Adverse health effects of high humidity

Humidity refers to the amount of water vapour present in the air at any given time. High humidity levels can result in temperatures feeling higher than they actually are. High levels of moisture in the air causes sweat to evaporate from the human body at a much slower rate than normal. The human body reacts to high humidity by trying to cool down through the process of perspiration. When this fails, the body continues to heat up, leading to dehydration and potential health problems.


High humidity levels can increase the level of allergens floating around your home. Dust mites flourish in high humidity environments, as do mould spores that develop on walls and ceilings. Both can present a real problem to allergen sufferers whose conditions can significantly worsen in high humidity environments.

Risk groups

The potential harm that can result from high humidity varies depending on an individual's weight, age and general physical health. Elderly people are more at risk as the condition of their internal organs and muscles tends to be weaker than younger people. However, younger people undertaking strenuous physical activity in humid conditions can suffer nausea, headaches, fainting and accelerated pulse rates.

Raised body temperature

As the body’s water supplies deplete, it has insufficient moisture levels to sweat at the required rate. This causes the blood to thicken, meaning more pressure is needed to keep blood circulating around the body. This places added pressure on both blood vessels and the heart and can lead to reduced bloody supply to the brain, muscle groups and internal organs.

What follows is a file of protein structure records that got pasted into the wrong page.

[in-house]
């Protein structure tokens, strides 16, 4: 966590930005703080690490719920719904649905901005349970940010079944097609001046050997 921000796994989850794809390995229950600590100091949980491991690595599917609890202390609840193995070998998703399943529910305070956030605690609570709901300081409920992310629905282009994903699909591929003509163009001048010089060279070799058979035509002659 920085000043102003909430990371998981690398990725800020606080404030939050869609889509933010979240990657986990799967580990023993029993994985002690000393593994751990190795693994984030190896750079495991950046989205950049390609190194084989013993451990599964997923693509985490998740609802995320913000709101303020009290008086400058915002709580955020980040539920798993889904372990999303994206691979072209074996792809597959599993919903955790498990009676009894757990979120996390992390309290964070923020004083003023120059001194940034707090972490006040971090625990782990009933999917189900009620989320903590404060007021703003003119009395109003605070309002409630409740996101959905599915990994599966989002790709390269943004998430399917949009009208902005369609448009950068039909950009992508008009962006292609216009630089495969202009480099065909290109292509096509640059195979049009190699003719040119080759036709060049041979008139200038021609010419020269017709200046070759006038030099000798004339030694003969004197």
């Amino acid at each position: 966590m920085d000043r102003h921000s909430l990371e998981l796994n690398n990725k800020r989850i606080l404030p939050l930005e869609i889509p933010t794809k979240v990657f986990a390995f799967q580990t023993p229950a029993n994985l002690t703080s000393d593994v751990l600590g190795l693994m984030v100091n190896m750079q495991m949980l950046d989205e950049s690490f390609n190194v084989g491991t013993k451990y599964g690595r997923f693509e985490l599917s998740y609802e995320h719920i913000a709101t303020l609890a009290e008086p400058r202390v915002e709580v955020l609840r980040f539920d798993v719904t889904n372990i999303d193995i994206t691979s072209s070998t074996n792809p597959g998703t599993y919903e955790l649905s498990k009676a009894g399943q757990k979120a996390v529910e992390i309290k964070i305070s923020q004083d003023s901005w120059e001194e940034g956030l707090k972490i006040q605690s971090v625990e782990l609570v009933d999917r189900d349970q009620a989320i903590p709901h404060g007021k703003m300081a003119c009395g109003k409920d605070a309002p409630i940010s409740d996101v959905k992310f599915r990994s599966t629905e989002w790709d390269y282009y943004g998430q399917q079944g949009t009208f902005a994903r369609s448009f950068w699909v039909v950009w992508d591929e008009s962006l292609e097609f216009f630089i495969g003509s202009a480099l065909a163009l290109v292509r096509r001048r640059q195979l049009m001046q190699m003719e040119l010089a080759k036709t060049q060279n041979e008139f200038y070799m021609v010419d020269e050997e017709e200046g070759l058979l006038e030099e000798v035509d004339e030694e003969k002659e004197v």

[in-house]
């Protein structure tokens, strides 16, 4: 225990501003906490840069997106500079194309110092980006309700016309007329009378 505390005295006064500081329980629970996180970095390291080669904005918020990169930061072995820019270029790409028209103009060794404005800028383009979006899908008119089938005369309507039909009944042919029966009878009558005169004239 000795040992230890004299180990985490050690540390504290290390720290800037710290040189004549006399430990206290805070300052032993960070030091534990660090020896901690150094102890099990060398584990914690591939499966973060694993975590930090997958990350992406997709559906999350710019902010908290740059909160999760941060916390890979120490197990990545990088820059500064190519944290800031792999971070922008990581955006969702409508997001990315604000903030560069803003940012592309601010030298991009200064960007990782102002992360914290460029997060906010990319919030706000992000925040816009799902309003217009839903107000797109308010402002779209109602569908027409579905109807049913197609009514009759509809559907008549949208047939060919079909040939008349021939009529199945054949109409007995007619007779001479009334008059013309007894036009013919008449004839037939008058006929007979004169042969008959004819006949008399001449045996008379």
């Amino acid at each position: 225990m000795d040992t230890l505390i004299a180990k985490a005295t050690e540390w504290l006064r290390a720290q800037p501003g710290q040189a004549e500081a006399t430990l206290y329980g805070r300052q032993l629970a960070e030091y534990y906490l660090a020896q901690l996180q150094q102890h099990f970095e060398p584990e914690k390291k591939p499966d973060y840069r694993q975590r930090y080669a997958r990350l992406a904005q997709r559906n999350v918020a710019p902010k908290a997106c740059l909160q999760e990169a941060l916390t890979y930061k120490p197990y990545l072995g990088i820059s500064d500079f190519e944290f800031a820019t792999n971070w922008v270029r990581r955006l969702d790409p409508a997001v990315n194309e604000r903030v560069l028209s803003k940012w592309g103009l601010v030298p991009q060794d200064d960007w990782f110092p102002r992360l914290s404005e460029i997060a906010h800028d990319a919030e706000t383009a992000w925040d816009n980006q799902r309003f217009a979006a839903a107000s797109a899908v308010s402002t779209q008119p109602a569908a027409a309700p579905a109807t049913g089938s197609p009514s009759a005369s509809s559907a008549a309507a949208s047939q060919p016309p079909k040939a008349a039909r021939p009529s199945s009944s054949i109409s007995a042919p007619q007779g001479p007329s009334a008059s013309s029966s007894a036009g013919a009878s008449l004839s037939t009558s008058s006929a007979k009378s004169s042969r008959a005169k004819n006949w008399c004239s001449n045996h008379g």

Heat cramps and fainting

Physical activity in humid conditions can lead to severe imbalances in the body’s salt levels. This can result in severe muscle cramps, especially in the legs. Adapting to heat levels over time and maintaining regular fluid intake usually reduces the severity of these cramps. Fainting is another significant risk of exercising in high humidity and is triggered by a fast drop in the body’s blood pressure. Lessening your level of exertion during exercise in humid conditions will reduce your risk of fainting.

Heat exhaustion

Heat exhaustion occurs when body temperature rises to around 102C (215F) and is caused by a substantial loss of body fluid and salt. Heat exhaustion can lead to hospitalisation, particularly among the elderly. Heat exhaustion can be difficult to identify as it often occurs days after a heatwave rather than at the time.


Heatstroke occurs when body temperature reaches around 105C (221F). Victims typically become confused and lethargic and may lapse into unconsciousness. Heatstroke is an extremely serious, potentially fatal condition. Medical aid should be sought immediately if heatstroke is suspected. Consuming plenty of fluids and taking cool-off breaks when you feel fatigued or experience headaches can help reduce the likelihood of heatstroke.

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About the Author

Jason Prader began writing professionally in 2009, and is a freelance writer with a sound academic background and experience in writing articles for online magazine He is highly adept at constructing academic essays and producing articles on an array of subject matter. He holds a master's degree in 20th century literature from the University of Sussex.